|Name||Talmud Torah Chaim Meirim Wiznitz School|
|Ofsted Inspection Rating||Inadequate|
|Inspection Date||12 November 2019|
|Address||26 Lampard Grove, London, N16 6XB|
|Number of Pupils||Unknown|
|Percentage Free School Meals||0.0%|
|Pupils with SEN Support||13.7%|
|Catchment Area Information Available||No|
|Last Distance Offered Information Available||No|
What is it like to attend this school?
The quality of education at the school in secular subjects is poor. Pupils do not learn to read or communicate in the English language well enough. Pupils do not gain a deep enough understanding of public institutions. They do not learn about other cultures, faiths or beliefs. The curriculum is not ambitious enough. Pupils do not learn about history or geography other than that related to the school’s own faith ethos.
Pupils behave well. The school is a calm and orderly environment. Pupils show respect to each other and adults. They enjoy coming to school. Pupils like opportunities in the wider curriculum. For example, they take part in Jewish faith celebrations and in singing competitions.
Bullying is rare at the school. When it does occur, leaders deal with this swiftly. Pupils feel safe in the school. They trust adults to deal with any concerns.
Parents and carers are supportive of the school. They value pupils’ opportunities to learn about the Jewish faith. Parents said that staff’s regular communication with them was a key strength.
What does the school do well and what does it need to do better?
Pupils’ ability to read English fluently is very limited. Although pupils make a positive start learning initial sounds, teachers do not build on pupils’ phonics knowledge to help them to blend the sounds to read words. Pupils are not able to read simple sentences fluently. Pupils do not remember unfamiliar words they have learned before. They struggle to read simple books. Pupils have poor pronunciation and recognition of what they are reading. In Years 6 and 7, pupils make many mistakes in their reading of words and sentences.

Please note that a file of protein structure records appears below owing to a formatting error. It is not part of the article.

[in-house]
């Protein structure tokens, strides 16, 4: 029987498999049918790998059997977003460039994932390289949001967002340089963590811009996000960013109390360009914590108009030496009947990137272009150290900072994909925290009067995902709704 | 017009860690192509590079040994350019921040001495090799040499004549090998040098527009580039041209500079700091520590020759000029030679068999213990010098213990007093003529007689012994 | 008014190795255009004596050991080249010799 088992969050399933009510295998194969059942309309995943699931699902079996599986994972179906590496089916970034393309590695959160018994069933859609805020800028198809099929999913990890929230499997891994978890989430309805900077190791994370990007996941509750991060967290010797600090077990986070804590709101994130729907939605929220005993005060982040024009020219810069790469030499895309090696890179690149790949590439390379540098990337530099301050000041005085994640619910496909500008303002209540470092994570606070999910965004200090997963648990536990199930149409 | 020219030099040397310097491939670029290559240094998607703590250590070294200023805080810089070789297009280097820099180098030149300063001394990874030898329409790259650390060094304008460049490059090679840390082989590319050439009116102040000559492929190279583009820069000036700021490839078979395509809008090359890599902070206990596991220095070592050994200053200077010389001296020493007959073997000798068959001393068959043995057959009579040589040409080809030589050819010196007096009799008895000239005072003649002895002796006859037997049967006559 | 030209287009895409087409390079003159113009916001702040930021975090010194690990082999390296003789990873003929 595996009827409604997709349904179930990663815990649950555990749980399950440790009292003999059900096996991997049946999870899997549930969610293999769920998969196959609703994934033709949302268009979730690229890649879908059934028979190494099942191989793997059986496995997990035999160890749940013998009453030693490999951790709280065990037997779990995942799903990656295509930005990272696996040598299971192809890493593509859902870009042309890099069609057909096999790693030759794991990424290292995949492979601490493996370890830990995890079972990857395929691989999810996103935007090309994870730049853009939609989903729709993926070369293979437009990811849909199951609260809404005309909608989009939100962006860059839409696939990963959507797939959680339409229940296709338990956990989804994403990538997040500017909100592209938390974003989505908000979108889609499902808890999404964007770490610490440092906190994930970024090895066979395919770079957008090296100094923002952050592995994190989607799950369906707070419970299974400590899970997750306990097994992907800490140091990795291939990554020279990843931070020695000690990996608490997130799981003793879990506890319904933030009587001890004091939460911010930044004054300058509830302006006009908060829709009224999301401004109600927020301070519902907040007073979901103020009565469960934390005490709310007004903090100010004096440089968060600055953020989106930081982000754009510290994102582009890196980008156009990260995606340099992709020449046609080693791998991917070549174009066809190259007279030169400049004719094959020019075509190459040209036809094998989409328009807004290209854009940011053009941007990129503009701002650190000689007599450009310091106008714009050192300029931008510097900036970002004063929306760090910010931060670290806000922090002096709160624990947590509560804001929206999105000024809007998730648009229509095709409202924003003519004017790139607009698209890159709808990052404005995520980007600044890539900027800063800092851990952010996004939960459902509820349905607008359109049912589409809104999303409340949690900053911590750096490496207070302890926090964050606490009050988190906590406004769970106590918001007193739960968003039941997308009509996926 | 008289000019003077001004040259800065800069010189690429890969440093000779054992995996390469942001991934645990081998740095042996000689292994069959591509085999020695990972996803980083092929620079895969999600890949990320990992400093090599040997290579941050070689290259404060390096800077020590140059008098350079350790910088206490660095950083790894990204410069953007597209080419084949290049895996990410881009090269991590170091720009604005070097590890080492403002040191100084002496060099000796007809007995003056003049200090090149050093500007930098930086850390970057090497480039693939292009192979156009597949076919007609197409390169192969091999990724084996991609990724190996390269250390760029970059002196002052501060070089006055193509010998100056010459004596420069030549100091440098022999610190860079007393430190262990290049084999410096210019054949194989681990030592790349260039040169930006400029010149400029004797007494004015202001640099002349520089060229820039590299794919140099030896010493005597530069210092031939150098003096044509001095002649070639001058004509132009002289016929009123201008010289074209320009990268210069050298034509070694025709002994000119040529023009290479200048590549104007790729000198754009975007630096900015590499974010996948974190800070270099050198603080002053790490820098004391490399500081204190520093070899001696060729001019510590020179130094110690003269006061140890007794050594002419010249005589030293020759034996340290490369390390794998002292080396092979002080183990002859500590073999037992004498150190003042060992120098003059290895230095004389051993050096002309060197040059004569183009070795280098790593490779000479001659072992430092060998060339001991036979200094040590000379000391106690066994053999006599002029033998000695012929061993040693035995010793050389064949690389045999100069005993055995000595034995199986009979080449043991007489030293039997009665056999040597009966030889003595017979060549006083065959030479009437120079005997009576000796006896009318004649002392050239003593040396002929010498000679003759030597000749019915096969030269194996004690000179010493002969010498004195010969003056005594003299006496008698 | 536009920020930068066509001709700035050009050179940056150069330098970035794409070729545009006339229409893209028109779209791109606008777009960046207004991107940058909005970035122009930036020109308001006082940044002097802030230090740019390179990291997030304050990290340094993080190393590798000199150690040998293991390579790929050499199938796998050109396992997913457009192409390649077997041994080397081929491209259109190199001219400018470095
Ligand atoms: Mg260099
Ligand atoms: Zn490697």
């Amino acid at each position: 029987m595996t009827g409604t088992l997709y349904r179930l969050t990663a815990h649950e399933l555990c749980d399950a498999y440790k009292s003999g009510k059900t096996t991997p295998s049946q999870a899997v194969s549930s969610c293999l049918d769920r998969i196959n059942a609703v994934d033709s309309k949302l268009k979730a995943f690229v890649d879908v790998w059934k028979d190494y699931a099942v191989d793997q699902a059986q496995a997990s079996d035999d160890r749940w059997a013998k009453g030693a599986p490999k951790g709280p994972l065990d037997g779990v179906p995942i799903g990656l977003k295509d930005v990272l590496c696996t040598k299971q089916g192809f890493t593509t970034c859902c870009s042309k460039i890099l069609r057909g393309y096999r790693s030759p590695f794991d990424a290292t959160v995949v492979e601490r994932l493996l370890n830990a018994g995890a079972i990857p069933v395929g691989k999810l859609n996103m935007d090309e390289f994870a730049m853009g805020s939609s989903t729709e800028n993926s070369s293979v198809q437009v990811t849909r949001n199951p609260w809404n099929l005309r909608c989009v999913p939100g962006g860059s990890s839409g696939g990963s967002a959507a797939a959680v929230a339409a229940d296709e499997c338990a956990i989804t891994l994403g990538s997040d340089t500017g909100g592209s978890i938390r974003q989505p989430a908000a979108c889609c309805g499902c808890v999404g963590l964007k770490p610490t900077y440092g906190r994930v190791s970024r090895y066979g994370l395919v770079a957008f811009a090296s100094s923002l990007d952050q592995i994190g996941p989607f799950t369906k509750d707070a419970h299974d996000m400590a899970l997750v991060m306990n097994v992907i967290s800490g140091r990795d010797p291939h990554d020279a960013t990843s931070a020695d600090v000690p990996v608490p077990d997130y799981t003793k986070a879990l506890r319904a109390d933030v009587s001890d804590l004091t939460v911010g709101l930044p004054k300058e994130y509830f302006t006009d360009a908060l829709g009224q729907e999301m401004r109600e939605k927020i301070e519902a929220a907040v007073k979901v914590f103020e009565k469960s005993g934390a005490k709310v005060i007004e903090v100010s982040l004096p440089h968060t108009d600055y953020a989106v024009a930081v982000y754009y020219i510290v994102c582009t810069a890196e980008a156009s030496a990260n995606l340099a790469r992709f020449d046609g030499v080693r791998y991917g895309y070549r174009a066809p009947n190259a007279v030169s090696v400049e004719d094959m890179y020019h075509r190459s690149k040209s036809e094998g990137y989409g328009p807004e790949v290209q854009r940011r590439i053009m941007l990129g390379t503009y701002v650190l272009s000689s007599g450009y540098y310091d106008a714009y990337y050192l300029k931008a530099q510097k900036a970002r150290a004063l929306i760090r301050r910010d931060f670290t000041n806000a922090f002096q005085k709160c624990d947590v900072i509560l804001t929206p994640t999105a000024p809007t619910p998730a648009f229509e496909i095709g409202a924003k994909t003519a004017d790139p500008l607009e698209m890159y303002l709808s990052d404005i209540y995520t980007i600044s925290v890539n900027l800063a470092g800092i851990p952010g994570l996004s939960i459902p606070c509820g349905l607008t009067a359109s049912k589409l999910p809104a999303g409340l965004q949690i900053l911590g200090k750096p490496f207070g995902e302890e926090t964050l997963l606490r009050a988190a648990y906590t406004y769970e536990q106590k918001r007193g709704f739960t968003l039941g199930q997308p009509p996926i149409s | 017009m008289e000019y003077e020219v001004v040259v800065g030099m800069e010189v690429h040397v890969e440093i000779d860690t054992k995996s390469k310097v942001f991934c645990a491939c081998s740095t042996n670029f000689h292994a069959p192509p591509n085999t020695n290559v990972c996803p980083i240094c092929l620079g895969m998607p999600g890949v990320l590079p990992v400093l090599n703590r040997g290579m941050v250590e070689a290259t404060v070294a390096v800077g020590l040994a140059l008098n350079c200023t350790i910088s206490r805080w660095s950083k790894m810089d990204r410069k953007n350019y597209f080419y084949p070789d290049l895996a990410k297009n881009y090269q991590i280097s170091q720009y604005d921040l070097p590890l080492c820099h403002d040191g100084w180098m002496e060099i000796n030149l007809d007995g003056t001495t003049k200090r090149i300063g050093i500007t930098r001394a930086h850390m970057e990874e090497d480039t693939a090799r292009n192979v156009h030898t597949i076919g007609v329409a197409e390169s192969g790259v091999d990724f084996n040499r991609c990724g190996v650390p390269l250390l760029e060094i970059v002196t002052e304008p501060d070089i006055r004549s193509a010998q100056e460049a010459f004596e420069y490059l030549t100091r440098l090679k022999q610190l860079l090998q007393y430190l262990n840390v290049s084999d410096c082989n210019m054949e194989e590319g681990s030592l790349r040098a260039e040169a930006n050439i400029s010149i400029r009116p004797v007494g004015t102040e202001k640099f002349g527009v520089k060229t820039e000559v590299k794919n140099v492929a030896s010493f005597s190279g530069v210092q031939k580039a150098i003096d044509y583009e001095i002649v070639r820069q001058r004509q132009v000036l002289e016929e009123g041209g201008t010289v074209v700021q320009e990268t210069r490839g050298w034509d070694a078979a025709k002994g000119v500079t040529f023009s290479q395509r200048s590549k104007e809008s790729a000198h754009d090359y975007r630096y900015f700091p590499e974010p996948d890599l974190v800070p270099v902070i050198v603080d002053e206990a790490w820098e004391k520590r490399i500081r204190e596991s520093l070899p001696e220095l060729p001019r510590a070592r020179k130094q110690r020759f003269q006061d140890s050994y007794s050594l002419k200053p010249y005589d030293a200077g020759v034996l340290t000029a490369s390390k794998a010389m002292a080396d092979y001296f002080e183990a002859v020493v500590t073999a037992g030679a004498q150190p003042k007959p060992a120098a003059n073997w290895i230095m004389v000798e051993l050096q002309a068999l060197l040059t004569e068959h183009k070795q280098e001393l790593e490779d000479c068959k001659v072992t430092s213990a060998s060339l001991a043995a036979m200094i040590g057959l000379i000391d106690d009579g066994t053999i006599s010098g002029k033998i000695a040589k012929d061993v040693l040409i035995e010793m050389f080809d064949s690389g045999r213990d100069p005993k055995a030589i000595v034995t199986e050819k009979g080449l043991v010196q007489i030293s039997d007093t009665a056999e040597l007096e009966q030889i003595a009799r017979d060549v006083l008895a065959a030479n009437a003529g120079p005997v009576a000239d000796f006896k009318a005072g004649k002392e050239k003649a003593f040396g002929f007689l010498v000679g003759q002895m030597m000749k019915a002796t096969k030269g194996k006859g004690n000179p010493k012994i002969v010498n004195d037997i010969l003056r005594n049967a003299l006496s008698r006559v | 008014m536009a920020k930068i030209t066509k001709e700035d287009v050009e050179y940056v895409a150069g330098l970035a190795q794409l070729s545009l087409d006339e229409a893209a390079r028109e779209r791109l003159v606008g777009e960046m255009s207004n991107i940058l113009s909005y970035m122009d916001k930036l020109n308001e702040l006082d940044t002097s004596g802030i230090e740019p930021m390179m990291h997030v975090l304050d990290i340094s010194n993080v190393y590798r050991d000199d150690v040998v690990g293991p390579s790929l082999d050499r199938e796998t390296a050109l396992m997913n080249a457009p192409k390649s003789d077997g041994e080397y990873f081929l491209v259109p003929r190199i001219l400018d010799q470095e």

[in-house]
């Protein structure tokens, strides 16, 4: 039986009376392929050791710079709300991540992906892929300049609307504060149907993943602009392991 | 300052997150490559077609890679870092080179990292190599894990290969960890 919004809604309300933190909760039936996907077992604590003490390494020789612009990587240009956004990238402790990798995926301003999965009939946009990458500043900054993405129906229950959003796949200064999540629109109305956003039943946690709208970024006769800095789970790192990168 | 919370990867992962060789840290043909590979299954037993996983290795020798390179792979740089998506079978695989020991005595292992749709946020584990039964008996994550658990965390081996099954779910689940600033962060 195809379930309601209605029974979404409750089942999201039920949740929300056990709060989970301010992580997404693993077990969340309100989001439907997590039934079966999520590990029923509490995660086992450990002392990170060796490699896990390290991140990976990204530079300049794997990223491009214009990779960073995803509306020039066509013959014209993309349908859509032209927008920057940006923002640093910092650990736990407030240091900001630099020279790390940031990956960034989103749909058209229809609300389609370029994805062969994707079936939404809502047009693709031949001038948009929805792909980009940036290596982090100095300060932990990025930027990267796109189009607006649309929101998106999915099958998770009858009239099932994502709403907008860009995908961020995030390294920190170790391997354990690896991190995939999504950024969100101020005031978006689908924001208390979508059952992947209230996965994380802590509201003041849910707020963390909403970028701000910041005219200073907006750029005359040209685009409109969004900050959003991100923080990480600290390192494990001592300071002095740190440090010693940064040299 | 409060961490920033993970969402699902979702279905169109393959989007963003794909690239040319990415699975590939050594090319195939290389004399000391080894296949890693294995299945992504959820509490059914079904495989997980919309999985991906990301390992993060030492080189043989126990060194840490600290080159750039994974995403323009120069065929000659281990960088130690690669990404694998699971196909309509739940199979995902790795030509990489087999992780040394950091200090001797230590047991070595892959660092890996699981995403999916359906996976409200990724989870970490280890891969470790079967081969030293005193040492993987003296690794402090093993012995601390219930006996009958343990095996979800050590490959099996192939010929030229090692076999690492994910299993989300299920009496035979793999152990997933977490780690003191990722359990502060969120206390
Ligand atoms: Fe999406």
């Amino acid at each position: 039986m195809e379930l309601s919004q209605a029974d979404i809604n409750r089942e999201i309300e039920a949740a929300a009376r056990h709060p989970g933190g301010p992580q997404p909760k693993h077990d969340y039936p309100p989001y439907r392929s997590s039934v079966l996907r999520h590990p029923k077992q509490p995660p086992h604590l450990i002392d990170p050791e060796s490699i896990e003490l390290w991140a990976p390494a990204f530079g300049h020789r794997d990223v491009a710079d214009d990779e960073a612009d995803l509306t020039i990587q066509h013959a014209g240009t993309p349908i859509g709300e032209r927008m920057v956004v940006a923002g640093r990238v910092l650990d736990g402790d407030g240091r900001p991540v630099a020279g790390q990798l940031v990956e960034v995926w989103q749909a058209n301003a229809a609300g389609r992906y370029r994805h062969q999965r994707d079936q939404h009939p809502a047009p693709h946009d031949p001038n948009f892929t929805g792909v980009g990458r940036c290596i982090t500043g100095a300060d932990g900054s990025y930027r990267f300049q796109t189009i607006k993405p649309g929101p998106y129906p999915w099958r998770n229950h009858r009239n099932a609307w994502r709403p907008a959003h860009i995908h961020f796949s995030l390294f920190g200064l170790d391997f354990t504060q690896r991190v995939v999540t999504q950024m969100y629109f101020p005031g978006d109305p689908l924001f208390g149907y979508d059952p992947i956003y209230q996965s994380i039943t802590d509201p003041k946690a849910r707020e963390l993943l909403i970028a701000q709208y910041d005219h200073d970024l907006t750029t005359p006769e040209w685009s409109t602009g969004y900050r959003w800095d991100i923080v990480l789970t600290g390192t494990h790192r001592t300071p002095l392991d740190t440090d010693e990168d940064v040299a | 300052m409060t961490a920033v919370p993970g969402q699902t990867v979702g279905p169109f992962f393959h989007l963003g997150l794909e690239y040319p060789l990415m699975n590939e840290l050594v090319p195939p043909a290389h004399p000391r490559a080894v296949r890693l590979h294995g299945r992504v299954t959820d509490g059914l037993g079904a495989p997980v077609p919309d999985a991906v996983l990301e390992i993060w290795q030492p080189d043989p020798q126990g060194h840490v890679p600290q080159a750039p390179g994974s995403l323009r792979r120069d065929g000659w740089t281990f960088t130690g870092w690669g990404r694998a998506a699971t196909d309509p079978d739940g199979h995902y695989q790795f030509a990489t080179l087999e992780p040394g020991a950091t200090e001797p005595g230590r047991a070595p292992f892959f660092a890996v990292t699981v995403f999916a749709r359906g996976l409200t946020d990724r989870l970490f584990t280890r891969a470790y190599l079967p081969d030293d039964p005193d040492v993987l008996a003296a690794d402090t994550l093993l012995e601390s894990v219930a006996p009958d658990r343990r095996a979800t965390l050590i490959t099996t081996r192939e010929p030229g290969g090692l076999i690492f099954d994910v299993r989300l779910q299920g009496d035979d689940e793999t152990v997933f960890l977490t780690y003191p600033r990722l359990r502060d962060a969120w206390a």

Leaders have not created a language-rich environment. Pupils struggle to communicate using the English language. They cannot express themselves well enough. This includes using everyday words in their learning. This is a failure of the school’s English teaching.
History and geography subject plans are too narrow. The curriculum plans lack ambition. They fall well short of the aims of the national curriculum in England. Pupils only learn Jewish history in depth. They do not have an understanding of British history or that of other countries. Pupils’ geography learning links to themes in the Talmud. Pupils’ understanding of geographical features and different continents is very limited. Leaders have begun to think about how to broaden the history planning. However, this is at a very early stage of development.
Leaders’ plans to help pupils to appreciate and learn about other cultures, faiths and beliefs are sporadic. Pupils do not have an understanding of cultures other than their own. When they have visitors to the school, almost all are from a similar faith tothem. This severely limits pupils’ understanding of the wider society in which they live.
The personal, social, health and economic (PSHE) education plans do not take into account all of the protected characteristics. Leaders have clear plans of what pupils should learn in each year. For example, pupils in Year 1 learn about the importance of being kind to guests. Pupils learn about the importance of ‘respecting everyone’. Pupils have some experience of learning about democracy and government. For example, they debated different points of views about Brexit. However, pupils’ understanding of the British government is poor.
Mathematics and science subject plans have been in place for over a year. These are well structured. Pupils learn to calculate and use decimals. However, pupils have very few opportunities to use their mathematical knowledge to solve problems or to reason mathematically. In science, pupils spoke about doing experiments linked to their learning about electricity and oxygen. However, pupils’ use of scientific vocabulary is not strong.
Pupils’ past experiences in physical education (PE) were not well structured. Leaders have made positive improvements in PE plans this year. This is intended to give pupils a broader experience of games and competitive sport.
The curriculum leaders’ vision for an ambitious curriculum is hampered by the lack of teachers’ subject knowledge. Staff have not received subject-specific training. As a result, they do not have the skills required to deepen pupils’ learning in topics they teach.
Leaders have not ensured that the school meets the requirements of all the independent school standards. The proprietorial body continues to breach its registration agreement. The school admits pupils over the maximum limit that its registration allows.